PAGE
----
My husband had a high school reunion in Pennsylvania that summer after 9-11. Whenever we go back east we always visit his friends in New Jersey and this time it would be me that would suggest we go into 'the city' even though I am the one who never really relished everything it has to offer. It was time to get my husbands best friend back to his beloved New York City. He put on a brave face and joined us though he was unable to visit the World Trade Center site itself. He did look at the pictures and video that we took.
It had been almost a year since 9-11 at that point and I could not get over how raw everything still felt. The gigantic hole in that city was like a hole in those peoples hearts. Someone was playing the song that is on my blog right now on the street near the site when we saw it.
I brought home this sparkly pin of the towers and wore it until New Year's Day 2003. I have worn it for the 9-11 anniversary every year since.
This little pin is what finally got my husbands friend to go and see the site for himself. His mother asked him to go back into the city and get her one after she saw mine. I bought it at a place just down the street from the WTC site. When he went back to get the pin, he took the short detour over to the site. He needed to do it alone. He never told anyone about that visit until just a few years ago.
Several of our friends and family are military and have done multiple tours in Afghanistan and Iraq since 9-11. Thankfully, they have all come home alive. They are tough and claim that they knew what they were getting into and would have done it all again. I may not be as strong as they are, but I do know that nothing that happened that dreadful day in September almost 10 years ago could ever kill my spirit. I am not a quitter and never will be. I know that although terrible things can come into anyone's life, it is what happens during and after those things that make a person who they are. We in America experienced and survived 9-11 together and we have been changed- each of us in our own unique way.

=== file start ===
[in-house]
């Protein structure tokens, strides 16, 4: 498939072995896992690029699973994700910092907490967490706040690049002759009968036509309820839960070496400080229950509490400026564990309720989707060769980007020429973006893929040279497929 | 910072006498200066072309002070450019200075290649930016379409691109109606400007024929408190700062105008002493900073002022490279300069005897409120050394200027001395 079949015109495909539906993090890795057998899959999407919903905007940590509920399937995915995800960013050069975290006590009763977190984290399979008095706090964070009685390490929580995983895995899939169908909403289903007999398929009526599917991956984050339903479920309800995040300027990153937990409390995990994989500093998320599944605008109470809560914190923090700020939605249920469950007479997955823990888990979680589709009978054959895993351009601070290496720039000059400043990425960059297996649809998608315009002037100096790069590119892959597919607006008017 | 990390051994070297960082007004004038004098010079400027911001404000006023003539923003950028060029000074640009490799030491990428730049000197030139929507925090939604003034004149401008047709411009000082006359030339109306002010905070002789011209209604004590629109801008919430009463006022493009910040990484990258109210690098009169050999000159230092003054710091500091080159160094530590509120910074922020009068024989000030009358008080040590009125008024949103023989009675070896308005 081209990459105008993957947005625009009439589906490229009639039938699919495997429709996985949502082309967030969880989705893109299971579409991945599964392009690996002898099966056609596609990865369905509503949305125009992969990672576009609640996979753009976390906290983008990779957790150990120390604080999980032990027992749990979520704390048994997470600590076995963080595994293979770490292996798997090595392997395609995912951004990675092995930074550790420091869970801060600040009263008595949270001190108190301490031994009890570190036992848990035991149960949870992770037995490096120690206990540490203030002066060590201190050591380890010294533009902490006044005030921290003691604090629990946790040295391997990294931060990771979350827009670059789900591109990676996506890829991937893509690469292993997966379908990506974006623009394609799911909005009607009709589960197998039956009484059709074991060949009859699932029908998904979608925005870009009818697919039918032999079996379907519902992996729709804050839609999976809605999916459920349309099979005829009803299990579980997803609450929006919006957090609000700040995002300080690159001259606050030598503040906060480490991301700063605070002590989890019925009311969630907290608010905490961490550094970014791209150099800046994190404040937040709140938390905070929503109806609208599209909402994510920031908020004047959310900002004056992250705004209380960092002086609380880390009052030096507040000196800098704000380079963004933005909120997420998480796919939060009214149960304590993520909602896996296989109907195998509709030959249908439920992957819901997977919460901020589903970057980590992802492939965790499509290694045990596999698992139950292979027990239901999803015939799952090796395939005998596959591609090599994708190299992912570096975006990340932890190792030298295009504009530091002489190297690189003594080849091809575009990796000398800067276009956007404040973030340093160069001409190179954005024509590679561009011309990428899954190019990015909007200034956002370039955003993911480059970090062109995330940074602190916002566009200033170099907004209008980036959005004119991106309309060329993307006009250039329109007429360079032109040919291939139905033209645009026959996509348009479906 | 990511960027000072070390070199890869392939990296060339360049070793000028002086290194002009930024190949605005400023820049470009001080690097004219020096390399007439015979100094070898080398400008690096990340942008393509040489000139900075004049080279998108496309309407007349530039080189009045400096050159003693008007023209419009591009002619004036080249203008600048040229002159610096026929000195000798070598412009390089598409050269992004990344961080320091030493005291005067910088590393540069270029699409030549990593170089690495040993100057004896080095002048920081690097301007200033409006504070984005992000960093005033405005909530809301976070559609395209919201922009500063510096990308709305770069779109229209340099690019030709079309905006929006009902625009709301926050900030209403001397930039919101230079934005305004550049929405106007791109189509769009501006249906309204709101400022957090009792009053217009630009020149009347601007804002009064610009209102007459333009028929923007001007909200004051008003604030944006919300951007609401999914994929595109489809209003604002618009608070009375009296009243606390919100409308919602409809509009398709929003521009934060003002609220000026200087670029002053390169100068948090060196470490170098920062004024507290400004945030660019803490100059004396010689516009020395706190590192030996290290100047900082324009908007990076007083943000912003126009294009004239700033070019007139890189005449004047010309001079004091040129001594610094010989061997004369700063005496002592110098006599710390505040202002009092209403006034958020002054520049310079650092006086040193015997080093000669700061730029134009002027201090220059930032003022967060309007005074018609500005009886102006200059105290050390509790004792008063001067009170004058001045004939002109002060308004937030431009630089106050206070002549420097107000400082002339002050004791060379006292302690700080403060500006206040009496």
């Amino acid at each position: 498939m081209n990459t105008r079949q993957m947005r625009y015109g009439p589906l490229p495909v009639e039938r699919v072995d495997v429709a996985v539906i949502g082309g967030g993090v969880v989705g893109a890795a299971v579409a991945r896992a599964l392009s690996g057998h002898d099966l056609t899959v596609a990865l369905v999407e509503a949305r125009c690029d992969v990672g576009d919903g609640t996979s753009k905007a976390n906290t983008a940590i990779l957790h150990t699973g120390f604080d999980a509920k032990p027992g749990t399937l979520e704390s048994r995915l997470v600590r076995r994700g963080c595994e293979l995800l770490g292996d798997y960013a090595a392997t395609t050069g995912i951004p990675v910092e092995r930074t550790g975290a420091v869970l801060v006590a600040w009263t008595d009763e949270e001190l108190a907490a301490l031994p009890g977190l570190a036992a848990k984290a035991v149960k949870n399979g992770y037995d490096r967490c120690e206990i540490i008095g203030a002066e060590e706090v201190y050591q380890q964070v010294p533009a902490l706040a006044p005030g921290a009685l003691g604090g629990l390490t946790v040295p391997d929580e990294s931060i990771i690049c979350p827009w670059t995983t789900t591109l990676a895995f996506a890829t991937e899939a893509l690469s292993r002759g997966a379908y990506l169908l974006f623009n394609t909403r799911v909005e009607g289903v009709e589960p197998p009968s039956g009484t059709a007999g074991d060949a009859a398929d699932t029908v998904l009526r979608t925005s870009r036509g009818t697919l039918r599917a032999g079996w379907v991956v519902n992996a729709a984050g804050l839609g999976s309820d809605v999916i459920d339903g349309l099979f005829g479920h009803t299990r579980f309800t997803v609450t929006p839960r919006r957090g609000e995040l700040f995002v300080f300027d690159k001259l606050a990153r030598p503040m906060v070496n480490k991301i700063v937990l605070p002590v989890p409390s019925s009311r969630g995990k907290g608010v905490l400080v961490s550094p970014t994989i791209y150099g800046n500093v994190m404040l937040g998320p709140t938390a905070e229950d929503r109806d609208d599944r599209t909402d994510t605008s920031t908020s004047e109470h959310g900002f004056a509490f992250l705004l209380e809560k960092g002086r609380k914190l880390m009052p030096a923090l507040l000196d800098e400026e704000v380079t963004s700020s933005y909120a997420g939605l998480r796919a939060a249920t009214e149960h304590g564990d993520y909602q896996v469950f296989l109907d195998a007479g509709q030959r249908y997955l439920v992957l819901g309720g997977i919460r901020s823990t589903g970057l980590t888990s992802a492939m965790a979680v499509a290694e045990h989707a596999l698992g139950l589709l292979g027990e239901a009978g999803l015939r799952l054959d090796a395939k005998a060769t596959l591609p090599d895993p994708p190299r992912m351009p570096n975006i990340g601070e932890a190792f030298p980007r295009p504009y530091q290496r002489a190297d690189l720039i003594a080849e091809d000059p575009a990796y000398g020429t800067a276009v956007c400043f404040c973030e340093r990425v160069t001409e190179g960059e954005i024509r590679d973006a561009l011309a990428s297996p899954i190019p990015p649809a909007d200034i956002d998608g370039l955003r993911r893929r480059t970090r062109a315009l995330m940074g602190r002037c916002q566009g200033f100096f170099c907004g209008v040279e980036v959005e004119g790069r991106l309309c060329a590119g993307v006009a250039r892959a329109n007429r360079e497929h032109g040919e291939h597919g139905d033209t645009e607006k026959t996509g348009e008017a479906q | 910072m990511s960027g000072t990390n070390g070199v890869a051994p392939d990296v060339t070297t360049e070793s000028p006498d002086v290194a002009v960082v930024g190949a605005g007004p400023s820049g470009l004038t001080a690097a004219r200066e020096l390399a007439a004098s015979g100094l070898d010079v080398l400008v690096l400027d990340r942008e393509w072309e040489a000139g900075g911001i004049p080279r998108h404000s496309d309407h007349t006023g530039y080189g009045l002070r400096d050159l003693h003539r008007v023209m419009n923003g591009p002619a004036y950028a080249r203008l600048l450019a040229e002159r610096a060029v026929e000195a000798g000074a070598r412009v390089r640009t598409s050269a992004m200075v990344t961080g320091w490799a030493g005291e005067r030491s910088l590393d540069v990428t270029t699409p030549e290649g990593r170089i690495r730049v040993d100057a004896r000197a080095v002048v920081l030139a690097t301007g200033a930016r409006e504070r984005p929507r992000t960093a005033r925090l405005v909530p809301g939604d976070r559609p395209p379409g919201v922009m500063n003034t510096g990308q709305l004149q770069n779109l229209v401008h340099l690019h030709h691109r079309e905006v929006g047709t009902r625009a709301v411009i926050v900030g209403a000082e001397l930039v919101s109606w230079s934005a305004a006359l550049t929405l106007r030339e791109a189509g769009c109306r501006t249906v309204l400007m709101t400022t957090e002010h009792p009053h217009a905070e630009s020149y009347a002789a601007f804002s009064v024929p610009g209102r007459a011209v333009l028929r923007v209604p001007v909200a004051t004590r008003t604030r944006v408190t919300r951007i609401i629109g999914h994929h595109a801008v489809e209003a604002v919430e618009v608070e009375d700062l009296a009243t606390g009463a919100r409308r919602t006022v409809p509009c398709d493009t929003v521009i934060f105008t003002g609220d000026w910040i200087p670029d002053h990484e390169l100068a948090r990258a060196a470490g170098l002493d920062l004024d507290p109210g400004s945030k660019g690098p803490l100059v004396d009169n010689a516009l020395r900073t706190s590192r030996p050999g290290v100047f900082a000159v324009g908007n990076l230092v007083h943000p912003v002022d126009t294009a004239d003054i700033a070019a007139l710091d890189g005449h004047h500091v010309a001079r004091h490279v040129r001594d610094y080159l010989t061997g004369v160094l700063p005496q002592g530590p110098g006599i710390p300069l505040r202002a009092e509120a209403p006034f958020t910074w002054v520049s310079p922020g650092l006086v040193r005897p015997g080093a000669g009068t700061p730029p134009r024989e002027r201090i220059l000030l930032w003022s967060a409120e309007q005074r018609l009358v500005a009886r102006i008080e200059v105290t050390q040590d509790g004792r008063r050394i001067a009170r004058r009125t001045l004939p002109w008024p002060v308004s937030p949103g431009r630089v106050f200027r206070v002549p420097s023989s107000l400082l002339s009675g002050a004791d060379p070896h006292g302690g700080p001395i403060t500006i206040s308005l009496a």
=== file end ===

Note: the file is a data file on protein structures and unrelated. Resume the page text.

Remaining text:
My husband and I have taken several trips back east with friends who never would have thought to go there; just because we feel they should experience it, at least once. And, of course, we always include a trip to New York City. It may not be the city I dreamed of in my little 5th grade heart, but it is a very special place with people that I will always love and now have a little bit better understanding of.
I leave you with some photos that now serve as a reminder of 'before' for me...
View from the Empire State Building
I still can't get over how immense NYC is...
and how much larger those towers were than the rest of the buildings,
or how tiny the Statue Of Liberty is back off to the right on the tiny island across the river.
View from Liberty Island
View from inside the Statue Of Liberty
Please join me in sharing your memories about 9-11-2001 by linking up to my post, here. I would love to see what you have to say.